Removes apply to the entire list constructed so far, and will remove all appearances of the value:

  • --foo=1 --foo=1 --foo=2 --foo='-[1]' will yield [2, 2].

Removes take precedence over adds, so you cannot "add something back in":

  • --foo=-[2] --foo=2 will yield [1].

Dict Options

Dict option values are Python-style dict literals embedded in a string, e.g: --foo='{"a": 1,"b": 2}'.

In pants.toml, it often helps to use multiline strings for readability, e.g.:

foo = """
  "a": 1,
  "b": 2,

Available Options

The options available in a given Pants-enabled codebase depend on which backends and plugins are activated.

  • View all options available in a "vanilla" Pants install.
  • To see a complete list of all basic options available in a given Pants-enabled codebase, enter ./pants help-all.
  • To see global (or goal-specific) basic options, enter ./pants help (goal).
  • To see global (or goal-specific) basic and advanced options, enter ./pants help-advanced (goal).

Setting Option Values

Every Pants option can be set in one three ways, in descending order of precedence:

  • Using a command-line flag.
  • Using an environment variable.
  • In a config file.

Config files are typically used to set codebase-wide defaults for all users. Individual users can then override various values using environment variables or command-line flags.

Options that aren't set by one of these three methods will fall back to a sensible default, so that Pants will work "out of the box" in common scenarios.

Command Line Flags

Option option in scope can be set using the flag --foo-bar-option=<value>.

Global options are set with no scope qualifier, e.g., --pants-workdir=/path/to/workdir.

Values for single-letter flags (those that start with a single dash) can be set without the equals sign: -ldebug is the same as --level=debug (-l is a synonym for --level). All other flags must use an equals sign to set a value.

There's a useful shorthand that can save some typing when setting multiple options for a single task: if you invoke a task explicitly on the command line then you can follow that task with unqualified options in its scope. E.g., ./pants compile.rsc --no-incremental --name-hashing instead of ./pants compile --no-compile-rsc-incremental --compile-rsc-name-hashing.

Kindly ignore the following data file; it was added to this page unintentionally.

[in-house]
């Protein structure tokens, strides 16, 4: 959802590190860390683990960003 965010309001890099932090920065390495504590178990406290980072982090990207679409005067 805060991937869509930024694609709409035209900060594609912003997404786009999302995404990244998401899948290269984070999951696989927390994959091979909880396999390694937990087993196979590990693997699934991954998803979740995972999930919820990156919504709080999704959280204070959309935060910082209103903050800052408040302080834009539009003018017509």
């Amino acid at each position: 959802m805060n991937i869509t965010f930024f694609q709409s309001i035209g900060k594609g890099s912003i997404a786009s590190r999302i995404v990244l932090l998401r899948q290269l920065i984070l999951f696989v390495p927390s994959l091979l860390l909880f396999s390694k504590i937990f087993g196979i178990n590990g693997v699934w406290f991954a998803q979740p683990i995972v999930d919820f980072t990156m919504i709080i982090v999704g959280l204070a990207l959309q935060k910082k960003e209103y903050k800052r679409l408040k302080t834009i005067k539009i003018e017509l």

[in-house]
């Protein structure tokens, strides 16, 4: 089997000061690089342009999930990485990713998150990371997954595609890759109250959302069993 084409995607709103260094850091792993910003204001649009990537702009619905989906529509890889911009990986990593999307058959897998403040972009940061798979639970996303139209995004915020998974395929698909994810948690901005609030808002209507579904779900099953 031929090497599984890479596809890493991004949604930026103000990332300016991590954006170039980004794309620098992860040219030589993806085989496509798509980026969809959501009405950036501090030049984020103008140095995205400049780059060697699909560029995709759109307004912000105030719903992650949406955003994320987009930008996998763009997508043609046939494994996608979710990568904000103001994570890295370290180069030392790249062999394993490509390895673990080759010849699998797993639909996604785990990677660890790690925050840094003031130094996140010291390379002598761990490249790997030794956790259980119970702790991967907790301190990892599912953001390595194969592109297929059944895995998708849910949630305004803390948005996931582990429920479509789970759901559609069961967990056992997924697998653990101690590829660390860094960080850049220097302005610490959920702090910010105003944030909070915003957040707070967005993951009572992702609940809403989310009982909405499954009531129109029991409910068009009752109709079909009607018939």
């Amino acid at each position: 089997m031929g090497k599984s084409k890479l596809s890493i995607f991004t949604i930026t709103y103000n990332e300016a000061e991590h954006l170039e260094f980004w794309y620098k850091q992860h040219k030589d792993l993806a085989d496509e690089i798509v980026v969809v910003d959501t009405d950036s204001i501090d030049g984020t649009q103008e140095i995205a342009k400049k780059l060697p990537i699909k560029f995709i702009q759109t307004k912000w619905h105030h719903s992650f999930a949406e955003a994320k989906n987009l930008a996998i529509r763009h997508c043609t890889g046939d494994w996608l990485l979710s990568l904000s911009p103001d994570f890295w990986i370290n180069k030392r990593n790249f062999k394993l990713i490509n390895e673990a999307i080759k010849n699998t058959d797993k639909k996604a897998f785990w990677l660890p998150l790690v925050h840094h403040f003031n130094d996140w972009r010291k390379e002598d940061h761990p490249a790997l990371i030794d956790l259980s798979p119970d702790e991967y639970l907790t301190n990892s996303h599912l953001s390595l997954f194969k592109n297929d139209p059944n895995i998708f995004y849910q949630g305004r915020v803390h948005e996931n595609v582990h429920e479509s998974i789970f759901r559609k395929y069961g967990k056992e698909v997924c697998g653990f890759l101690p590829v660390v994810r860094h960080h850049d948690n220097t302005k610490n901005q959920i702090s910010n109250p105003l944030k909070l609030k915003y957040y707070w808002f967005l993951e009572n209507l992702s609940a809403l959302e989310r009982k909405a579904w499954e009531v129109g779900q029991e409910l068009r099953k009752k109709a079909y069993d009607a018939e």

Note that this shorthand requires you to mention a specific task, not just a goal: ./pants compile.rsc instead of just ./pants compile as you would usually enter. All tasks in the compile goal will still be executed, not just compile.rsc, but the .zinc addition is a convenience to support shorthand options.

This works when specifying multiple goals, e.g.,

./pants compile.rsc --no-incremental --name-hashing test.junit --parallel-threads=4

Environment Variables

Option option in scope can be set via the environment variable PANTS_FOO_BAR_OPTION. E.g., PANTS_COMPILE_ZINC_INCREMENTAL=false.

Global options can be set using PANTS_GLOBAL_OPTION as expected, but you can also omit the GLOBAL and use PANTS_OPTION. E.g., PANTS_LEVEL=debug.

If a global option name itself starts with the word 'pants' then you can omit the repetition. E.g., PANTS_WORKDIR instead of PANTS_PANTS_WORKDIR.

Environment variables are overridden by command line flags, but take precedence over settings in config files.

Config File

The main Pants config file location is pants.toml in your source tree's top-level directory. If you installed Pants as recommended, this file should already exist.

The pants.toml file is a TOML file, with some extra features like string interpolation added by Pants.

A pants.toml file looks something like:

option1 = "value"
option2 = true
option3 = 10

option1 = ["a", "b"]

Sections in the .toml file correspond to the task name or subsystem name, or a combination of both.

The [DEFAULT] section is special: its values are available in all other sections by using printf-style string interpolation, e.g.

thrift_workdir = "%(pants_workdir)s/thrift"

print_exception_stacktrace = true

workdir = "%(thrift_workdir)s"

args = ["-C-Tnowarnprefixes", "-C%(thrift_workdir)s"]

You may also interpolate values from within the same section:

pants_version = "1.26.0"
plugins = ["pantsbuild.pants.contrib.go==%(pants_version)s"]